Charitable contributions, and the associated deductions, have long been a part of the federal income tax system and most taxpayers generally believe that all charitable contributions are deductible. However, the deductibility of charitable contributions is not automatic, as affirmed by two recent Tax Court decisions.
The Tax Court’s recent decisions in Oakhill Woods LLC v. Commissioner
, and Loube v. Commissioner
, highlight that deductions of large charitable contributions require strict compliance with the associated regulatory requirements.
The decisions address regulations that were issued by the Treasury because of Congressional concerns that taxpayers were overstating charitable deductions. The regulations mandate increased reporting associated with deducting charitable contributions.1
For deductions of $5,000 or more arising from noncash charitable contributions, the regulations require more than a dozen items to be disclosed to the IRS.2
The applicable regulations also require taxpayers to attach to their return an appraisal summary containing the required information. The IRS promulgated Form 8283, Noncash Charitable Contributions, to serve as the required appraisal summary.
involved deductions in excess of $5,000 arising from noncash charitable contributions. In both cases, the charitable deductions were based on suspect valuations of the underlying contribution. In Oakhill
, the taxpayer claimed a deduction on its 2010 income tax return for its donation of a conservation easement on undeveloped forest property. The valuation appeared suspect because the conservation easement was valued at $20,975 per acre despite the taxpayer’s purchase of the land a few years earlier for approximately $2,500 per acre. In Loube
, the taxpayers purchased property intending to construct a new residence on the property after demolishing the existing home. Less than a month after the acquisition, the taxpayers donated the existing house (but not the land) to a qualifying charity. The taxpayers claimed a deduction of $297,000 on their 2013 income tax return. The valuation appeared suspect because the value of the home that was to be demolished was based on the cost to construct the property as opposed to the fair market value of the property.
In addition to the valuation issues, the taxpayers in both cases failed to include the cost or adjusted basis of the donated property on Form 8283. Cost or adjusted basis is one of the items the regulations specifically requires to be included on the appraisal summary.
In both cases, the IRS disallowed the deductions for failing to establish the fair market value of the donated property and failing to strictly comply with all the reporting requirements associated with noncash charitable contributions. The taxpayers filed petitions with the Tax Court challenging the IRS’s determinations. In both cases, the IRS filed motions for summary judgment, arguing that it was entitled to decisions in its favor without trial, because the taxpayers failed to include the cost or adjusted basis of the donated property on Form 8283 as required by the regulations. In opposition, the taxpayers argued that they substantially complied with the reporting requirement by including the required information elsewhere on their returns or in on an attachment to their returns.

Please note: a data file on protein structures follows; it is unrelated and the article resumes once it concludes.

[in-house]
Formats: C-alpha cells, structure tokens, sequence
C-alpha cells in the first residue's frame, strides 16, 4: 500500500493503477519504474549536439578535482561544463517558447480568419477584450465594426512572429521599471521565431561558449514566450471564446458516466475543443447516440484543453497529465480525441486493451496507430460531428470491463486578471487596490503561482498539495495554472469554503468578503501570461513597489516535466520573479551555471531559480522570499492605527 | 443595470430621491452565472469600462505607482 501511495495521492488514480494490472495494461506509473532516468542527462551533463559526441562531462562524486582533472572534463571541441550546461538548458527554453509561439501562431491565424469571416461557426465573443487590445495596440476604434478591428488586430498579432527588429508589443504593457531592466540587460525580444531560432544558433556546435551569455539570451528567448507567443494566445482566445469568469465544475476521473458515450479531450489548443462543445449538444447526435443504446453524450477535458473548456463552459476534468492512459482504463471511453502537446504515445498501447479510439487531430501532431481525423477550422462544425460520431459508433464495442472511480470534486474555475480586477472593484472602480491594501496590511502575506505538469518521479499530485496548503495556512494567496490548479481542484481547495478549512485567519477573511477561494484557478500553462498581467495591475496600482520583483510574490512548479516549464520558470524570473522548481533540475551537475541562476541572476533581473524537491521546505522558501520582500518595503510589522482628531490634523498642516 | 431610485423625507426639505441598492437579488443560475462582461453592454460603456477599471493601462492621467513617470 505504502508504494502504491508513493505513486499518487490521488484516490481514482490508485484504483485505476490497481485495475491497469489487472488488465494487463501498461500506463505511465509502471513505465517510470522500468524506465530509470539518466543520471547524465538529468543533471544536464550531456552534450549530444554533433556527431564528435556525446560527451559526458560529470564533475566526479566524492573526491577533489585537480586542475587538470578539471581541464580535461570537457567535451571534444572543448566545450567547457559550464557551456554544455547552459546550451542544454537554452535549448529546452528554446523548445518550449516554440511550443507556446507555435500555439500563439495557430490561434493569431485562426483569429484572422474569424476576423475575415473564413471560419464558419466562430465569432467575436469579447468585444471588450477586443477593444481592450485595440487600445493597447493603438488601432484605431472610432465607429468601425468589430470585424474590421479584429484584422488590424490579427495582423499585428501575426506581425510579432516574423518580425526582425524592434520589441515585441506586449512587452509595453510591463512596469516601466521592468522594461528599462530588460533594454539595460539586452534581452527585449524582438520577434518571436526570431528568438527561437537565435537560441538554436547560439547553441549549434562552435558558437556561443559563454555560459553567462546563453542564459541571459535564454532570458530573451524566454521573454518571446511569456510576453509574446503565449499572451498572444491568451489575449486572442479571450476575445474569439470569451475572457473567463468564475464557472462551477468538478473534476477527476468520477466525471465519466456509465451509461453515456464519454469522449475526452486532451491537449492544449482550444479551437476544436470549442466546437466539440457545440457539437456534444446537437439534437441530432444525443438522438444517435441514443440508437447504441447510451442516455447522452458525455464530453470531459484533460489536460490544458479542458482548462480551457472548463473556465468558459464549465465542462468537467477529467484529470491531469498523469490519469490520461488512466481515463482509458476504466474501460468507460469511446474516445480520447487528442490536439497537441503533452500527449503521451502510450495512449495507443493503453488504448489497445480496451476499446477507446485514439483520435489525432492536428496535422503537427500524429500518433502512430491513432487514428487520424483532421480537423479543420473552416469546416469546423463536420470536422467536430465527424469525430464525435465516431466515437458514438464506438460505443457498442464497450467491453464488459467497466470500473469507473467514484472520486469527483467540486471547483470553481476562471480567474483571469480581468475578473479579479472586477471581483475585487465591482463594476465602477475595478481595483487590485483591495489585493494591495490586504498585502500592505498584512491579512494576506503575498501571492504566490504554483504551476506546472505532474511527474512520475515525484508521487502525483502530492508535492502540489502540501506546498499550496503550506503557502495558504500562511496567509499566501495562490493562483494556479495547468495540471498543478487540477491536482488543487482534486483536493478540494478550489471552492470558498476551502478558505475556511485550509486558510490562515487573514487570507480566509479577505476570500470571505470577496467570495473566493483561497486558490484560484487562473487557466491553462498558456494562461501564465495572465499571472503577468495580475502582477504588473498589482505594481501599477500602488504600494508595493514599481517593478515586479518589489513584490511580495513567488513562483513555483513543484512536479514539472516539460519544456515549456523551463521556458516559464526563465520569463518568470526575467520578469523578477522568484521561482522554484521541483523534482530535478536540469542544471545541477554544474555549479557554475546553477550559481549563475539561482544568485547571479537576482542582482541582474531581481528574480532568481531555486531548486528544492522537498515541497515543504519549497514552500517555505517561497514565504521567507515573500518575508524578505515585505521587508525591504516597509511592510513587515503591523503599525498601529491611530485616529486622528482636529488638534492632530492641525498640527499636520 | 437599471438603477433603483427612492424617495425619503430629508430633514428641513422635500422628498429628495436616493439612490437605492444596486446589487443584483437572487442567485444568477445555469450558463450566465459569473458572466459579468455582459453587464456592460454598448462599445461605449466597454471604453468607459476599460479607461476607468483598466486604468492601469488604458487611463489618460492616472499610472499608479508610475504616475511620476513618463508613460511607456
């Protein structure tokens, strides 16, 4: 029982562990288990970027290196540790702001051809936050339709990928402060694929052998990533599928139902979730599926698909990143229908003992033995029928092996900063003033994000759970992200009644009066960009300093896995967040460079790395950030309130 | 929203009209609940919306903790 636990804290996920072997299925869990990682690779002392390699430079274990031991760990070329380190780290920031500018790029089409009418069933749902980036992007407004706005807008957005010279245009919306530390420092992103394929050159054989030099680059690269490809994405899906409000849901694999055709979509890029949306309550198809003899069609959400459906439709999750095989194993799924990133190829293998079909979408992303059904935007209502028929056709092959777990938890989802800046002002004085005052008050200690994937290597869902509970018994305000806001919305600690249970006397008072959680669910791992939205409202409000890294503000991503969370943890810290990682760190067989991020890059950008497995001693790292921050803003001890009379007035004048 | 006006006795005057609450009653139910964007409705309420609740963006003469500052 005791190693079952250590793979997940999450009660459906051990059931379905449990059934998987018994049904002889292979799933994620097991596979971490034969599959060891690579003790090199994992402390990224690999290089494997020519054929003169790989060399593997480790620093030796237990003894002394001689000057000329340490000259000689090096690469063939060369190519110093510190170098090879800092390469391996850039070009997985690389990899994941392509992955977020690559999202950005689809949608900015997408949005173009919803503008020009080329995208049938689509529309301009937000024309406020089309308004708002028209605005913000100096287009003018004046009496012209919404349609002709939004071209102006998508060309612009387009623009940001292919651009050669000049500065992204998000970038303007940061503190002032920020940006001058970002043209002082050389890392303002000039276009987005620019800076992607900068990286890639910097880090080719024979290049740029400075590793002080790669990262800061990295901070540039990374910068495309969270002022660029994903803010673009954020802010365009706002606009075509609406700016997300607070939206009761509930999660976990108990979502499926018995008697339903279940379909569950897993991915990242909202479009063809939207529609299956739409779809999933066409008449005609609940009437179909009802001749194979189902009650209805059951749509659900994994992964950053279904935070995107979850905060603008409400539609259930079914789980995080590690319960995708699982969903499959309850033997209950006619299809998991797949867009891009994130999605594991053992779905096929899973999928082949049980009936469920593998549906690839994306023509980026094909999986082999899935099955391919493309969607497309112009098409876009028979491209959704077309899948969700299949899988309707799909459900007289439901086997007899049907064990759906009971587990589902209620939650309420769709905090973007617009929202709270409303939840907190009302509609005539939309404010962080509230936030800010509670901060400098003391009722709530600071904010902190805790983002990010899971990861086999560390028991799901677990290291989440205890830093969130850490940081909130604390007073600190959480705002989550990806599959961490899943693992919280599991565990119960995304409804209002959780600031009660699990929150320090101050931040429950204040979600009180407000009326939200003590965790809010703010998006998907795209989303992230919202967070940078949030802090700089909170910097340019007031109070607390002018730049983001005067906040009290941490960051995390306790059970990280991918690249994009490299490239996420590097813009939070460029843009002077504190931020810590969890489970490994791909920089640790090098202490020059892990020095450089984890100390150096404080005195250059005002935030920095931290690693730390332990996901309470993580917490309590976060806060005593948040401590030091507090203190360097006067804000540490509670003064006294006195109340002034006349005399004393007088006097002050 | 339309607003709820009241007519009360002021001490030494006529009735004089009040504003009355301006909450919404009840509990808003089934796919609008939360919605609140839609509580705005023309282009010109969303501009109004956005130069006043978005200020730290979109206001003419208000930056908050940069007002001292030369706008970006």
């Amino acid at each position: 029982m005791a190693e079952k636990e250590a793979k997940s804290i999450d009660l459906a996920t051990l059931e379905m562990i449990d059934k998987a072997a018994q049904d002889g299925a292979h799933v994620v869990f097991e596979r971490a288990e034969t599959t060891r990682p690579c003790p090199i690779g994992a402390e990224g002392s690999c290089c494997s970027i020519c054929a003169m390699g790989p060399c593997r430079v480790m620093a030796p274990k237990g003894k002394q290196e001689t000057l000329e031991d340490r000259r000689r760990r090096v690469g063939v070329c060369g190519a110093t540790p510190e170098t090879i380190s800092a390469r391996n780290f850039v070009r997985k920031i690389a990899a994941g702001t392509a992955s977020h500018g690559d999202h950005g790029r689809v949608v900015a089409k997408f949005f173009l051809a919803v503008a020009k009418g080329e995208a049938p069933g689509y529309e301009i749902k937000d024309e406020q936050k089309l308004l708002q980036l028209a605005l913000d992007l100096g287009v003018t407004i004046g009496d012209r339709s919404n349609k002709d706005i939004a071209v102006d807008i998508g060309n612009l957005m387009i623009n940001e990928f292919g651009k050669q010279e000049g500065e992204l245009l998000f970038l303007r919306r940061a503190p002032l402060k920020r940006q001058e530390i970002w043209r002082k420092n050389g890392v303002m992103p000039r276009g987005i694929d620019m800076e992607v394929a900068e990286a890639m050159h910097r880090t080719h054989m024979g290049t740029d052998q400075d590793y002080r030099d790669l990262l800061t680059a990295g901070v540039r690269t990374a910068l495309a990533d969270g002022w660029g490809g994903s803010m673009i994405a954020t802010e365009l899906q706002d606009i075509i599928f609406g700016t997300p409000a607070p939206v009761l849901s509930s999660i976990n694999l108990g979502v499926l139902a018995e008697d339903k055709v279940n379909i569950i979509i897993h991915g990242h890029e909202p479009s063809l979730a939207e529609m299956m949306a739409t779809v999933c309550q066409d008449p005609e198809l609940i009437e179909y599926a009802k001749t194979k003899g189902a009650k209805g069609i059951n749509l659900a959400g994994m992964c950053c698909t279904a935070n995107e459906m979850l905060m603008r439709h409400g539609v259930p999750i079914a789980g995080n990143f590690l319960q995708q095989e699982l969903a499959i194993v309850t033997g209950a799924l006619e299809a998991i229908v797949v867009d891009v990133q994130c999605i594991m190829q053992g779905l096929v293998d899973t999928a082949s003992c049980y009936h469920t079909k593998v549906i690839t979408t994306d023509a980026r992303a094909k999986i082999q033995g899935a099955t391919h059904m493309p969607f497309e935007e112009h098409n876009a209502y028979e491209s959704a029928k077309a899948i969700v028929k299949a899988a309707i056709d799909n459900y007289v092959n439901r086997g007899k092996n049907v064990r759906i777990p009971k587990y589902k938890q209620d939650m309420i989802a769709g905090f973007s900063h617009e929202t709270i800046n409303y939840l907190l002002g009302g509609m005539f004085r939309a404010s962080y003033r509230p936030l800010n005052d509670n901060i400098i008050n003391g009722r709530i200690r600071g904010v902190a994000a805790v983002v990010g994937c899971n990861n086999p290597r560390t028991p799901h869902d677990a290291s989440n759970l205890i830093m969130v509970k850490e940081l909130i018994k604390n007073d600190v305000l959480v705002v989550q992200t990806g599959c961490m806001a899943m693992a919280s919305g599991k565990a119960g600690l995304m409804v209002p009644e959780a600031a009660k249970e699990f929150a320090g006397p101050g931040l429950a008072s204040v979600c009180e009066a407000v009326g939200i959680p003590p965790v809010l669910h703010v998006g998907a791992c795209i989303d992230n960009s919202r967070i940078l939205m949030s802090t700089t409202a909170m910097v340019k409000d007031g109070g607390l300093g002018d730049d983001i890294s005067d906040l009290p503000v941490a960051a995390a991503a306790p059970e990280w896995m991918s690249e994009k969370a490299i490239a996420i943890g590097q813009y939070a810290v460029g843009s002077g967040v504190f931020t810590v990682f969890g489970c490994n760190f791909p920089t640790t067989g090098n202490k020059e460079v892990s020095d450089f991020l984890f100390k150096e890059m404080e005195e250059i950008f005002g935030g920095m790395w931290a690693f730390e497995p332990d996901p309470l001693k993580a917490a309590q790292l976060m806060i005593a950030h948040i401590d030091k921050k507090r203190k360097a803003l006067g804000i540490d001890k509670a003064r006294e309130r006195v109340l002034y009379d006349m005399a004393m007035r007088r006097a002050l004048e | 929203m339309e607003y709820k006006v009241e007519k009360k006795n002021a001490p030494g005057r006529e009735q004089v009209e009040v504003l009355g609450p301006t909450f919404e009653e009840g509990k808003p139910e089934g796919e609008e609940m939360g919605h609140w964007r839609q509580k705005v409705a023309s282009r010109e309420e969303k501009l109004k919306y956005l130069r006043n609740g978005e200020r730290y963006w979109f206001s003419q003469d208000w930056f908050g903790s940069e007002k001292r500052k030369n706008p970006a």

, for example, the taxpayer attached a copy of an appraisal which contained the cost or adjusted-basis information that was missing from Form 8283. In Oakhill
the taxpayer argued that the missing cost or adjusted-basis information was included on Schedule L, the balance sheet and schedules included with the return. In both cases, the Tax Court granted the IRS’s requests for summary judgment.3
In rejecting the taxpayers’ substantial compliance arguments, the Tax Court noted that the regulations added the appraisal summary requirement so that the IRS could efficiently review and flag potentially overvalued charitable deductions from the face of Form 8283 without slogging through other aspect of the returns and attachments. As such, the Tax Court reasoned that taxpayers cannot substantially comply with the regulatory requirements without completely and accurately filling out Form 8283 with the required information.
The decisions are particularly noteworthy for those involved in planning future charitable deductions because the Tax Court’s decisions did not turn on the suspect valuations. Instead, the Tax Court focused on strict compliance with the regulatory requirements. Thus, the IRS could argue in future cases that the court’s holdings extend to deductions that, although properly valued, are not reported in strict compliance with the regulations. As such, taxpayers and their advisors should give careful attention to satisfying the reporting requirements when planning large charitable deductions.
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